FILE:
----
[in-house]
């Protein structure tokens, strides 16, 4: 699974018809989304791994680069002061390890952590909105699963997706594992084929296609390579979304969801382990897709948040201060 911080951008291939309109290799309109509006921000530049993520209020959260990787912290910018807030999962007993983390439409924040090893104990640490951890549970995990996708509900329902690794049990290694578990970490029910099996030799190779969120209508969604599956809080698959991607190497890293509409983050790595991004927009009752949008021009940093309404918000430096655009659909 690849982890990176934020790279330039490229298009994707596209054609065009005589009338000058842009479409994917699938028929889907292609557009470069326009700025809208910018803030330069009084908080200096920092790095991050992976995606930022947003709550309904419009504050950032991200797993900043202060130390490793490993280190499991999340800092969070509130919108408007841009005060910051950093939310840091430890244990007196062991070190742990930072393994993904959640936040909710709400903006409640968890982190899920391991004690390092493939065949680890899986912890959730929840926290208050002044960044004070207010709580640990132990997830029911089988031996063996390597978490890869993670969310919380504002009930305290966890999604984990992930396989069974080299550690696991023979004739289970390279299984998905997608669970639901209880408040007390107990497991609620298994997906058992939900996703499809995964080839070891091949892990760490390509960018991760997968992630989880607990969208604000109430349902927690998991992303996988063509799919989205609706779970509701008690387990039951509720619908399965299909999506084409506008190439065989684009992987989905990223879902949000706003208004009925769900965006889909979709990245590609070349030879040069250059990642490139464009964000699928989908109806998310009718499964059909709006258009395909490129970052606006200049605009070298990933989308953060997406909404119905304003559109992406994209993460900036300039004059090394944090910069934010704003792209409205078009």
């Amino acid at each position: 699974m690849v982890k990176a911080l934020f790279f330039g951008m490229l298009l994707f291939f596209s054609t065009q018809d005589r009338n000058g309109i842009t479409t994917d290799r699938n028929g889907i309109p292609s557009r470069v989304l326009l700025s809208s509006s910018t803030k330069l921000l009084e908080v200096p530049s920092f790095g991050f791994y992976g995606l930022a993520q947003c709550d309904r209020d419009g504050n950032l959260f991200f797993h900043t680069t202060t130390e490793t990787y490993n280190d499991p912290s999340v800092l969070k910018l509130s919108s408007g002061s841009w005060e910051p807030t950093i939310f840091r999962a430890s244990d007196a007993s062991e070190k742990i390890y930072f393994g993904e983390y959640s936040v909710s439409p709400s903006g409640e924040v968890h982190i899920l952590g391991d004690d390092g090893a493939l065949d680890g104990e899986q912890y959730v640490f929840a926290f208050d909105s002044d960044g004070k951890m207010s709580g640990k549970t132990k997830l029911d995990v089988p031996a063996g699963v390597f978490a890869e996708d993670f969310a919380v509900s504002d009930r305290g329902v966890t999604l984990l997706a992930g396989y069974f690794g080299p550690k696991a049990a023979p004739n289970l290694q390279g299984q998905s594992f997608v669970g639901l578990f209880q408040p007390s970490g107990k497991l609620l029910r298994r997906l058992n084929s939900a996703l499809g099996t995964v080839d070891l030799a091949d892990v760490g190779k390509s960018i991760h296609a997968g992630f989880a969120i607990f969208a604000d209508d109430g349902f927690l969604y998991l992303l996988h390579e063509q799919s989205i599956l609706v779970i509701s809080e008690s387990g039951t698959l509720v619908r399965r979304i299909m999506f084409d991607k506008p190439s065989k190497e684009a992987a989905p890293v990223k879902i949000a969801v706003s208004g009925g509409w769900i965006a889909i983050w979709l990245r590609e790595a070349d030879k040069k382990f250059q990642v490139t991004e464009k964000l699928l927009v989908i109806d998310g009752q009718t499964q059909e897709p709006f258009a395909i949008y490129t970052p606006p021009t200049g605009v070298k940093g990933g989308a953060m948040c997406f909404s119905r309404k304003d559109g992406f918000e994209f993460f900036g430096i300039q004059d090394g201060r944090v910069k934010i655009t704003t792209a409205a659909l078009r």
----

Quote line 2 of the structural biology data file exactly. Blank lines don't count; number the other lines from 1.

């Protein structure tokens, strides 16, 4: 699974018809989304791994680069002061390890952590909105699963997706594992084929296609390579979304969801382990897709948040201060 911080951008291939309109290799309109509006921000530049993520209020959260990787912290910018807030999962007993983390439409924040090893104990640490951890549970995990996708509900329902690794049990290694578990970490029910099996030799190779969120209508969604599956809080698959991607190497890293509409983050790595991004927009009752949008021009940093309404918000430096655009659909 690849982890990176934020790279330039490229298009994707596209054609065009005589009338000058842009479409994917699938028929889907292609557009470069326009700025809208910018803030330069009084908080200096920092790095991050992976995606930022947003709550309904419009504050950032991200797993900043202060130390490793490993280190499991999340800092969070509130919108408007841009005060910051950093939310840091430890244990007196062991070190742990930072393994993904959640936040909710709400903006409640968890982190899920391991004690390092493939065949680890899986912890959730929840926290208050002044960044004070207010709580640990132990997830029911089988031996063996390597978490890869993670969310919380504002009930305290966890999604984990992930396989069974080299550690696991023979004739289970390279299984998905997608669970639901209880408040007390107990497991609620298994997906058992939900996703499809995964080839070891091949892990760490390509960018991760997968992630989880607990969208604000109430349902927690998991992303996988063509799919989205609706779970509701008690387990039951509720619908399965299909999506084409506008190439065989684009992987989905990223879902949000706003208004009925769900965006889909979709990245590609070349030879040069250059990642490139464009964000699928989908109806998310009718499964059909709006258009395909490129970052606006200049605009070298990933989308953060997406909404119905304003559109992406994209993460900036300039004059090394944090910069934010704003792209409205078009």